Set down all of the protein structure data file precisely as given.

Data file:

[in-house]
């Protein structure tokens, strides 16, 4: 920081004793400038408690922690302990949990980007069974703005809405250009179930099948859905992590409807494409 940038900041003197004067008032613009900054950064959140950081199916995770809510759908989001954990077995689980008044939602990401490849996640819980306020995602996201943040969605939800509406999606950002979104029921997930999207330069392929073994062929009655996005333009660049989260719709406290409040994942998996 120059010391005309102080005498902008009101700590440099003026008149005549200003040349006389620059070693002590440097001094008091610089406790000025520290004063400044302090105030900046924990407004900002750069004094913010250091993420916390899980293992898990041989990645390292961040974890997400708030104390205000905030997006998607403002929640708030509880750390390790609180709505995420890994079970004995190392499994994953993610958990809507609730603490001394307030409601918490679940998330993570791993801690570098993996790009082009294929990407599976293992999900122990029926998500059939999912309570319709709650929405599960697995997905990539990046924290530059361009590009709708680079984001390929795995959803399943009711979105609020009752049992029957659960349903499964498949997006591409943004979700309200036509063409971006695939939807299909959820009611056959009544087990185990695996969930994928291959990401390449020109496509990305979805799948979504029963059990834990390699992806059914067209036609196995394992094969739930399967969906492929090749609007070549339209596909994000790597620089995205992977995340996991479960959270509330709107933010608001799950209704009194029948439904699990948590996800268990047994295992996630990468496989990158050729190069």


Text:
[in-house]
């Protein structure tokens, strides 16, 4: 920081004793400038408690922690302990949990980007069974703005809405250009179930099948859905992590409807494409 940038900041003197004067008032613009900054950064959140950081199916995770809510759908989001954990077995689980008044939602990401490849996640819980306020995602996201943040969605939800509406999606950002979104029921997930999207330069392929073994062929009655996005333009660049989260719709406290409040994942998996 120059010391005309102080005498902008009101700590440099003026008149005549200003040349006389620059070693002590440097001094008091610089406790000025520290004063400044302090105030900046924990407004900002750069004094913010250091993420916390899980293992898990041989990645390292961040974890997400708030104390205000905030997006998607403002929640708030509880750390390790609180709505995420890994079970004995190392499994994953993610958990809507609730603490001394307030409601918490679940998330993570791993801690570098993996790009082009294929990407599976293992999900122990029926998500059939999912309570319709709650929405599960697995997905990539990046924290530059361009590009709708680079984001390929795995959803399943009711979105609020009752049992029957659960349903499964498949997006591409943004979700309200036509063409971006695939939807299909959820009611056959009544087990185990695996969930994928291959990401390449020109496509990305979805799948979504029963059990834990390699992806059914067209036609196995394992094969739930399967969906492929090749609007070549339209596909994000790597620089995205992977995340996991479960959270509330709107933010608001799950209704009194029948439904699990948590996800268990047994295992996630990468496989990158050729190069």